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Medical Malpractice Caps: What Do They Mean?

Tort reform. Damages caps. Equal protection. Medical malpractice. These are all terms that seem to be thrown around all over the country as tort reform stays on the agenda for many judges and legislators. Tort reformists believe that “caps” should be placed on the amount an injured person can recover for their injuries, arguing that massive payouts to plaintiffs (the wronged parties bringing the lawsuit) drive up health costs and insurance rates. Opponents of the reform movement assert that caps prevent an injured party from being able to recover the full compensation they deserve. Florida law leans toward the opponents of tort reform, no longer allowing caps on medical malpractice recoveries.

The Modern Beginning in Florida

Although critics of the civil legal system have long challenged the idea of providing harmed individuals and their families with punitive damages, this came to the forefront in Florida in 2003. Punitive damages, also known as non-economic damages, are intended to punish a wrongdoer and essentially make an example out of them to deter other, similarly situated people from acting in a similar reckless or negligent manner.

In 2003, Florida legislators passed a medical malpractice tort reform bill, which set a cap at $1 million for non-economic damages in such cases. This controversial bill came to light again in 2006, when a mother died after giving birth in an Air Force Hospital, and now, more recently regarding damages from an unnecessary surgery. The 2006 case resulted in the Florida Supreme Court ruling that the tort reform bill was unconstitutional under the Florida Constitution. Justice Barbara J. Pariente dispensed with tort reform proponents’ belief that tort reform will lower health care costs by saying there was no “‘rational relationship’ between the cap and any benefit to physicians or patients.” The family of the deceased mother was able to recover the full amount granted by the judge, which was more than twice what would have been collected if the cap had been in place.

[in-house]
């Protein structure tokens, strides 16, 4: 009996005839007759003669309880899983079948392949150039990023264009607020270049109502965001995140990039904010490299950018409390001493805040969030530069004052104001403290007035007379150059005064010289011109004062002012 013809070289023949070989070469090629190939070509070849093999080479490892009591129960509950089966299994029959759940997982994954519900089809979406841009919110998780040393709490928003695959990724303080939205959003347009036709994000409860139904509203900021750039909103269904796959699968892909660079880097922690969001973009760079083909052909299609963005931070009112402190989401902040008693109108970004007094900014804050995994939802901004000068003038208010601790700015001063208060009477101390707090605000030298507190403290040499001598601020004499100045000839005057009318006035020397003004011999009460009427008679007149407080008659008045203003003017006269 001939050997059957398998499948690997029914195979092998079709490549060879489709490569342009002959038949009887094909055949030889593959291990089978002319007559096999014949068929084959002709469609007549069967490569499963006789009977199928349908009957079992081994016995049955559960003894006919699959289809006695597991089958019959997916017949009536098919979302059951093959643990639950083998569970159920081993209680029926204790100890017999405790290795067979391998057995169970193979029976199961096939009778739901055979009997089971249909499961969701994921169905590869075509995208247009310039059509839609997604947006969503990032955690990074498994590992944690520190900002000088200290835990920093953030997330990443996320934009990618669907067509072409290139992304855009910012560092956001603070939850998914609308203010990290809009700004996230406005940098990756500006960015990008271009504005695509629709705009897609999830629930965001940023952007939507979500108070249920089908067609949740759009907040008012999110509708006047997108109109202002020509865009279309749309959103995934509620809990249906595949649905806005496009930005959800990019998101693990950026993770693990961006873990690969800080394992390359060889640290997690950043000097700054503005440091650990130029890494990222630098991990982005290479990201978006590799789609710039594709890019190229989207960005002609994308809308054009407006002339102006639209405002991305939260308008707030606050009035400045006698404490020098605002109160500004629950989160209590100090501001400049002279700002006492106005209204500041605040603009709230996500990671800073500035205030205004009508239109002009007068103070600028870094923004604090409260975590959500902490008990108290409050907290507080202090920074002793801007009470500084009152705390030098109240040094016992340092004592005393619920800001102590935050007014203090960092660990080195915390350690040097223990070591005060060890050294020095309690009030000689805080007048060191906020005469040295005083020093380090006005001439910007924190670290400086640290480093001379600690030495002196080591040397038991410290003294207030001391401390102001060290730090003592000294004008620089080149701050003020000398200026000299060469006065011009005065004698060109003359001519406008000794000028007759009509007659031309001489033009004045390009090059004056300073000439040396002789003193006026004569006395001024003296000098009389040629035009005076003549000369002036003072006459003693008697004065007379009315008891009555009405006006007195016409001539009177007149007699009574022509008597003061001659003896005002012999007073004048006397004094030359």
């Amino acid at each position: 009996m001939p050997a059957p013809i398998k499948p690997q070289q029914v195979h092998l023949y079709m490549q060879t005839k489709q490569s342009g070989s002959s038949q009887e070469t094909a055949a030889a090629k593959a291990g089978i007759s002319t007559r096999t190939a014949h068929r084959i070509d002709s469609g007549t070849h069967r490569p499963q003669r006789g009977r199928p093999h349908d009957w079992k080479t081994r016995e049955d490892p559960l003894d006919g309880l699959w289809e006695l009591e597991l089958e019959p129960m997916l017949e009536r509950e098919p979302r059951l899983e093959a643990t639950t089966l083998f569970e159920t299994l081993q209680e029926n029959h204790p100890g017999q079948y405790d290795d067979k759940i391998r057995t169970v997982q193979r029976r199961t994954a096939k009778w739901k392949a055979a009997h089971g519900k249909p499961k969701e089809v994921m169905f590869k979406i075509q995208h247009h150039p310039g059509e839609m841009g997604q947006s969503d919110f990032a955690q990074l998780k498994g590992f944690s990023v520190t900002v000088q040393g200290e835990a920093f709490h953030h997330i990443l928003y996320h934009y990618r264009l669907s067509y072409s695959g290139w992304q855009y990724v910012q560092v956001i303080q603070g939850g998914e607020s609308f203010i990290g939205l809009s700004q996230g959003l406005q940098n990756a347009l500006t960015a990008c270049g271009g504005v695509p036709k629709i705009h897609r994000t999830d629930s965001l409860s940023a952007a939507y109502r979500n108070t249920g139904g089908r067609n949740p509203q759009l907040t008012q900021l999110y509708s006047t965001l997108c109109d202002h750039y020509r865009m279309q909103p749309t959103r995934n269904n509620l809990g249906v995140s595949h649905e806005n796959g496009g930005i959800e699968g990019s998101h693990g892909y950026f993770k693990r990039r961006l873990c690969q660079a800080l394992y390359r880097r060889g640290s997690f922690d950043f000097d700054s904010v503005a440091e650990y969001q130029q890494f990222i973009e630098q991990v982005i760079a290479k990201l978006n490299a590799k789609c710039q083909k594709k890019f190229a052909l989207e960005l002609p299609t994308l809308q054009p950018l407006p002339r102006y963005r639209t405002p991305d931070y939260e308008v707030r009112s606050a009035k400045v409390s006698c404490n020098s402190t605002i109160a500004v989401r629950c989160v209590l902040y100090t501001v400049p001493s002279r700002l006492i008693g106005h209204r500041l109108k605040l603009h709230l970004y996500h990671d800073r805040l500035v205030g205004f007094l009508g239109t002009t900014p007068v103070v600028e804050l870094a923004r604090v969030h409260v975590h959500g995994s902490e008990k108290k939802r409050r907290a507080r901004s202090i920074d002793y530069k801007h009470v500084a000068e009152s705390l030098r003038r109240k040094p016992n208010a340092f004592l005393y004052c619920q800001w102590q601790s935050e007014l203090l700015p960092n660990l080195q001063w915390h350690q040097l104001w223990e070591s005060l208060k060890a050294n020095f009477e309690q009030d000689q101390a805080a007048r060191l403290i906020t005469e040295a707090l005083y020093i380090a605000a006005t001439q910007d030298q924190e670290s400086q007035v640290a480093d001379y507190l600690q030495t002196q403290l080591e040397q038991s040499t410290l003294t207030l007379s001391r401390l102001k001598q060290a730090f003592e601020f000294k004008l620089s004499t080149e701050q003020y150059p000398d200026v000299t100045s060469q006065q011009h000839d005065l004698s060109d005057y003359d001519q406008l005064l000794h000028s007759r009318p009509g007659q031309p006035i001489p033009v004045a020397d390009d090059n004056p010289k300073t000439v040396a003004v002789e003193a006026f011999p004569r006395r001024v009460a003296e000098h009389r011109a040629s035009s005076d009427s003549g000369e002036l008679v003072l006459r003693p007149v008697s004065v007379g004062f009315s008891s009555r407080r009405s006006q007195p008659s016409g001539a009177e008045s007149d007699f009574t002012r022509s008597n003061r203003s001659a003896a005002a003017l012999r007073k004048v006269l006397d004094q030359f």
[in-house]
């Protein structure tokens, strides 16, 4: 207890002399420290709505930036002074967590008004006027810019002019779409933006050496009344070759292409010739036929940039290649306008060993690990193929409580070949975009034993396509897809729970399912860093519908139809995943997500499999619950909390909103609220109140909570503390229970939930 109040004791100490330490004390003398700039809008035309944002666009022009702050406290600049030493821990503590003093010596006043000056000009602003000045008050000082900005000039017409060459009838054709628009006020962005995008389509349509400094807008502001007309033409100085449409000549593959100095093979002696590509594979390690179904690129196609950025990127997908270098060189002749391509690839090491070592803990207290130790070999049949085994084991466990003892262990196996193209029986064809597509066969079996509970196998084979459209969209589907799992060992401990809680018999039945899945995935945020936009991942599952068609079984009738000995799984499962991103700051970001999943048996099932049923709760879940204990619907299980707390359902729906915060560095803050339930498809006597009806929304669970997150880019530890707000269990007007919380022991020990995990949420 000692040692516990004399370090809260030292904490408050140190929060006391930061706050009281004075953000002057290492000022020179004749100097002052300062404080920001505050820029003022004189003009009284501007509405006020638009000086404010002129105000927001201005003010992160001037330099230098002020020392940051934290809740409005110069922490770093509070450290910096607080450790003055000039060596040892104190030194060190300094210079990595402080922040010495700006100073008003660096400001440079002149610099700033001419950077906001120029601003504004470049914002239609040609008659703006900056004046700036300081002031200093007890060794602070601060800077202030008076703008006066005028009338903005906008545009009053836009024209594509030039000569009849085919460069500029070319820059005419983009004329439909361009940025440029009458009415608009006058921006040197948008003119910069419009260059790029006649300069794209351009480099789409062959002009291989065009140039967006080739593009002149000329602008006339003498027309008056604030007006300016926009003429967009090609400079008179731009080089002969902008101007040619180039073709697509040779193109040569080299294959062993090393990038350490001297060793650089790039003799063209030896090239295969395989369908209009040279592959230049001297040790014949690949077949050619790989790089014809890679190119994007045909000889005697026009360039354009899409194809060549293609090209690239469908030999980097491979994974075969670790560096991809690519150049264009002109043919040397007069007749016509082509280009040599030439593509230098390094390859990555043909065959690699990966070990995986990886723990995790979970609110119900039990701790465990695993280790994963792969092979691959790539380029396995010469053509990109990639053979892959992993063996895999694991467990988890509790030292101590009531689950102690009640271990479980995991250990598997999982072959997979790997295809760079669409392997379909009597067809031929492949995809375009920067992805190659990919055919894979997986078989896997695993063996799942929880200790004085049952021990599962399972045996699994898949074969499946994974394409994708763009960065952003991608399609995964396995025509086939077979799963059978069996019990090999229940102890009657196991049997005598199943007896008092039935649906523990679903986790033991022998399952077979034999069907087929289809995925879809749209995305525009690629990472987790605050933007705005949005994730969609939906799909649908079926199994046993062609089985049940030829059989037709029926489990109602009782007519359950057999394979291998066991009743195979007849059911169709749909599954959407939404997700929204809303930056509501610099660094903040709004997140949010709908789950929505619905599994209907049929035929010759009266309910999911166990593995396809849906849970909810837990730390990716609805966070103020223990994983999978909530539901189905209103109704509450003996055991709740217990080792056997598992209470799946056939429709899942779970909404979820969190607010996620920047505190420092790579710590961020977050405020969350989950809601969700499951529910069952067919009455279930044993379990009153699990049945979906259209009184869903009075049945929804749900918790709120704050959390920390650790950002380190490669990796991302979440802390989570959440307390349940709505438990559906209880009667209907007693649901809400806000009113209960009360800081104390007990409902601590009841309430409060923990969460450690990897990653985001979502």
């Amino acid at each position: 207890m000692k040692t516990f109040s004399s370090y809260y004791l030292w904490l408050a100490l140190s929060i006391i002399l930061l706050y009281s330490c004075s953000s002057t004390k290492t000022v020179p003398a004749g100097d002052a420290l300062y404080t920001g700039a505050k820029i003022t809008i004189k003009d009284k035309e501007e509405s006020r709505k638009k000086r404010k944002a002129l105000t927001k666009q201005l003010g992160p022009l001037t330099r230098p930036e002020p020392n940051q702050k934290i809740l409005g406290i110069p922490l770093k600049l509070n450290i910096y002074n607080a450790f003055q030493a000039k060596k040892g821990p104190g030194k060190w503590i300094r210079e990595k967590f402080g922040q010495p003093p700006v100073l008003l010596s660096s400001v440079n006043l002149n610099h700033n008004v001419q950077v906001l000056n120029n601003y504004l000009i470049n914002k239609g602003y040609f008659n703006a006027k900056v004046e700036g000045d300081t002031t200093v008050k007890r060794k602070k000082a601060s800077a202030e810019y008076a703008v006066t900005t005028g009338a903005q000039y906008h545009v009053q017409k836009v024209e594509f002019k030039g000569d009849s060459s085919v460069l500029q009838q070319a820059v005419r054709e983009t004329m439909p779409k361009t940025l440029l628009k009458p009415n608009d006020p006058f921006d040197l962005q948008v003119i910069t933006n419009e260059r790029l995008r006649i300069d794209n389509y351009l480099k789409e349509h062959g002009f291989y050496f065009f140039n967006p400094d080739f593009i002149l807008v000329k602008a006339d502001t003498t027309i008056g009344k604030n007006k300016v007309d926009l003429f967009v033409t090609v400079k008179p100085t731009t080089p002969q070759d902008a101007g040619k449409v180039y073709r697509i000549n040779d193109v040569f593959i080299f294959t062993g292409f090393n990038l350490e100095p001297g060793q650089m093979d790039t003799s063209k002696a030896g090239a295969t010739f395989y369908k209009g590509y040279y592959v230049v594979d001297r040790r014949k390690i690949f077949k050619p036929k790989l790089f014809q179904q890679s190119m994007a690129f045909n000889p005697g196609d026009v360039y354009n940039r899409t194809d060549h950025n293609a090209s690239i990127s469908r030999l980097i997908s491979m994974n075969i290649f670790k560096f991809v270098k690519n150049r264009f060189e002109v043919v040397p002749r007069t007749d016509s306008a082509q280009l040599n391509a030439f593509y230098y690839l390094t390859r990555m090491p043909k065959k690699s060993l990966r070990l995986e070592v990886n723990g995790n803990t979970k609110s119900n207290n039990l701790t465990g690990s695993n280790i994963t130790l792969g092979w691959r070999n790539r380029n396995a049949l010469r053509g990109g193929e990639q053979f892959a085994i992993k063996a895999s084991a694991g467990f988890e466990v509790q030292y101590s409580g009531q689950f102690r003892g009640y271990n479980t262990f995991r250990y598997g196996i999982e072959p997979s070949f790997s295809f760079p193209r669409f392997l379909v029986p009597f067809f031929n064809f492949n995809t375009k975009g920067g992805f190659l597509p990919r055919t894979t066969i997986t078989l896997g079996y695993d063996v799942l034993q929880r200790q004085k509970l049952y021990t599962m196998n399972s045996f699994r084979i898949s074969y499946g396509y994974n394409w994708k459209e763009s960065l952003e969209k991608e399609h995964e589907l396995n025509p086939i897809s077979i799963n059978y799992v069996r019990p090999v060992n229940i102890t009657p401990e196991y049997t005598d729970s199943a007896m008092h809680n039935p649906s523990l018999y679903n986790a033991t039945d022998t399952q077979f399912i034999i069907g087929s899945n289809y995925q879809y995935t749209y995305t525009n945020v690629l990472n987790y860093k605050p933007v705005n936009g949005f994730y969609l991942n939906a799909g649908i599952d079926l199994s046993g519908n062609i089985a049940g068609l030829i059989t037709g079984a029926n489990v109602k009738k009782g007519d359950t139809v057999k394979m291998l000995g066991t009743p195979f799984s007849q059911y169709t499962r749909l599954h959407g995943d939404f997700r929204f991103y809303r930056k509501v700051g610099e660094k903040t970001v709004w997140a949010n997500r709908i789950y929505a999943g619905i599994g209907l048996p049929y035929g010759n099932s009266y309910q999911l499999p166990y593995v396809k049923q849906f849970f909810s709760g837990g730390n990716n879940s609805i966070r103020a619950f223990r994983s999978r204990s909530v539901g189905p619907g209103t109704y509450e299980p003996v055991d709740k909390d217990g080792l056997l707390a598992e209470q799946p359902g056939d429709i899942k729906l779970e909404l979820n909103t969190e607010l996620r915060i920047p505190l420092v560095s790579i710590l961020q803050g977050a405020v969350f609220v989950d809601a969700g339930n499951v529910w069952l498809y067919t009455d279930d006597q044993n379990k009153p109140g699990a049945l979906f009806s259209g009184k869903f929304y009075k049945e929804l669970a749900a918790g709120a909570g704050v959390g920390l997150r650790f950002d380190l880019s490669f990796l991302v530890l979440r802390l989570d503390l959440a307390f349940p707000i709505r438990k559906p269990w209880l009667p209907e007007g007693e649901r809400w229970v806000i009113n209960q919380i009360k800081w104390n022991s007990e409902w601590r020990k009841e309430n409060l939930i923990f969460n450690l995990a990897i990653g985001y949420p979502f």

The latter case regarding a patient’s alleged unnecessary surgery brings up the controversial issue of retroactivity. In most instances, laws are not retroactive, meaning a new law will not change verdicts reached under old law, even if the old law was deemed ineffective or incorrect. If Florida courts determine that the law is retroactive, then people whose damages were limited under the act may have legal recourse to attempt to collect the full amount they were originally granted before the cap.

Contact a Medical Malpractice Attorney Today

Having an experienced medical malpractice attorney that knows how to try complicated cases from start to finish is the best way to know you will be granted the compensation that you deserve. Our Miami medical malpractice attorneys at Alan Goldfarb, P.A. will work tirelessly on your behalf to negotiate with insurance companies, doctors, and lawyers to ensure the best possible outcome. We understand the emotional and financial difficulties victims of medical malpractice can face; contact us for a free consultation with our knowledgeable legal team today.

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